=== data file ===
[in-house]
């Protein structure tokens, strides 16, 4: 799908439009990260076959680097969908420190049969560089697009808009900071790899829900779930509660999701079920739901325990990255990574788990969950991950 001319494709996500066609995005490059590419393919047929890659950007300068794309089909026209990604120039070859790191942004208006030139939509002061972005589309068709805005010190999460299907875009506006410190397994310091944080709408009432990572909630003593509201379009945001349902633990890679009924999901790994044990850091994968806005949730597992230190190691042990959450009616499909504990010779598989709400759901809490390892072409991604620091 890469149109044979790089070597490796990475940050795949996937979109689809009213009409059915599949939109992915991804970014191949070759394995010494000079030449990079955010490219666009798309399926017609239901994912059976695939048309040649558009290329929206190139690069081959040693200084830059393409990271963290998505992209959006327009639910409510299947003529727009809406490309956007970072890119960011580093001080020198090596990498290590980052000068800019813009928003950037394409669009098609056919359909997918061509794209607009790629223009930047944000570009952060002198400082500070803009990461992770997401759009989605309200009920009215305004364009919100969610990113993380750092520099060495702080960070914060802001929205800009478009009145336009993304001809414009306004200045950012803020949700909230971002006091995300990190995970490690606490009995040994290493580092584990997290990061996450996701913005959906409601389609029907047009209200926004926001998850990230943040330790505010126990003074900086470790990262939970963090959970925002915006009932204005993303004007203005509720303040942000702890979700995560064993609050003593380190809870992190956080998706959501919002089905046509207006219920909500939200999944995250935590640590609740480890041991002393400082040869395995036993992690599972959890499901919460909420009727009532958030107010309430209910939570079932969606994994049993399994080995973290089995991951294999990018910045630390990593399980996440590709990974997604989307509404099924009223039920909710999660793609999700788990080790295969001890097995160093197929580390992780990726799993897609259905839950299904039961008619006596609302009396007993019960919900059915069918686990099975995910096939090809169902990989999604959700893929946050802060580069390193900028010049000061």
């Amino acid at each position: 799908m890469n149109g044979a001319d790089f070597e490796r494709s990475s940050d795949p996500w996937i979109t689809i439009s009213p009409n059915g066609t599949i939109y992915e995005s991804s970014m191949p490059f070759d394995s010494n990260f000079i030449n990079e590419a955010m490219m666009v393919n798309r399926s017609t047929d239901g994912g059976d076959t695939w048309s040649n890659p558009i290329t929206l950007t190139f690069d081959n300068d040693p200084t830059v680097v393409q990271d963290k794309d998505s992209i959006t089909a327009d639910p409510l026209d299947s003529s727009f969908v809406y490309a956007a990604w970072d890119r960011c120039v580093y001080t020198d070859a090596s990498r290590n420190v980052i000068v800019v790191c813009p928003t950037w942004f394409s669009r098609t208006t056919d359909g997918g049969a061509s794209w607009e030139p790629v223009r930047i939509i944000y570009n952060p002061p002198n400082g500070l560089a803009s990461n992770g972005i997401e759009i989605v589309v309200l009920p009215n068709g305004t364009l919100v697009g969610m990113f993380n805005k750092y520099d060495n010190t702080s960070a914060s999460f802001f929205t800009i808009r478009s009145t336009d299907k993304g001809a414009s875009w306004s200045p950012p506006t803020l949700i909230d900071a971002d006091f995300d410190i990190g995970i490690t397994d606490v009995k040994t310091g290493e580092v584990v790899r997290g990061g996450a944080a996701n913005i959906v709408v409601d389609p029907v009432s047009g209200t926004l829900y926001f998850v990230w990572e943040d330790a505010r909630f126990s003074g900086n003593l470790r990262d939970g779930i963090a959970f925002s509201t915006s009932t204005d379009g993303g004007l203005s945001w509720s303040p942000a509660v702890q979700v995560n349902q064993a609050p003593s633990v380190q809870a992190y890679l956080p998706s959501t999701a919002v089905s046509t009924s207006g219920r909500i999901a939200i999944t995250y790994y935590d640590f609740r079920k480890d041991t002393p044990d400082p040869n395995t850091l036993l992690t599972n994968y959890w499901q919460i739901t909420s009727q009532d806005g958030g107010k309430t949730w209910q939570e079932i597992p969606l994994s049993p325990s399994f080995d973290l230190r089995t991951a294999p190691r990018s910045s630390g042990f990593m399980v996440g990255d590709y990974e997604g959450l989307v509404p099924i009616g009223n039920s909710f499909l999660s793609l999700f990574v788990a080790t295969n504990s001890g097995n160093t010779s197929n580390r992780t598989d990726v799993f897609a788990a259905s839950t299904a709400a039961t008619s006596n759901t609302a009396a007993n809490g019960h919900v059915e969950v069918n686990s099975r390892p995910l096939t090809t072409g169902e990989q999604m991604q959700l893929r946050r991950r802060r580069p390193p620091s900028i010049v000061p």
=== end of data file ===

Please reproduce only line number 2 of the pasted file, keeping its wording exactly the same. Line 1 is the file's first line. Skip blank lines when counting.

């Protein structure tokens, strides 16, 4: 799908439009990260076959680097969908420190049969560089697009808009900071790899829900779930509660999701079920739901325990990255990574788990969950991950 001319494709996500066609995005490059590419393919047929890659950007300068794309089909026209990604120039070859790191942004208006030139939509002061972005589309068709805005010190999460299907875009506006410190397994310091944080709408009432990572909630003593509201379009945001349902633990890679009924999901790994044990850091994968806005949730597992230190190691042990959450009616499909504990010779598989709400759901809490390892072409991604620091 890469149109044979790089070597490796990475940050795949996937979109689809009213009409059915599949939109992915991804970014191949070759394995010494000079030449990079955010490219666009798309399926017609239901994912059976695939048309040649558009290329929206190139690069081959040693200084830059393409990271963290998505992209959006327009639910409510299947003529727009809406490309956007970072890119960011580093001080020198090596990498290590980052000068800019813009928003950037394409669009098609056919359909997918061509794209607009790629223009930047944000570009952060002198400082500070803009990461992770997401759009989605309200009920009215305004364009919100969610990113993380750092520099060495702080960070914060802001929205800009478009009145336009993304001809414009306004200045950012803020949700909230971002006091995300990190995970490690606490009995040994290493580092584990997290990061996450996701913005959906409601389609029907047009209200926004926001998850990230943040330790505010126990003074900086470790990262939970963090959970925002915006009932204005993303004007203005509720303040942000702890979700995560064993609050003593380190809870992190956080998706959501919002089905046509207006219920909500939200999944995250935590640590609740480890041991002393400082040869395995036993992690599972959890499901919460909420009727009532958030107010309430209910939570079932969606994994049993399994080995973290089995991951294999990018910045630390990593399980996440590709990974997604989307509404099924009223039920909710999660793609999700788990080790295969001890097995160093197929580390992780990726799993897609259905839950299904039961008619006596609302009396007993019960919900059915069918686990099975995910096939090809169902990989999604959700893929946050802060580069390193900028010049000061």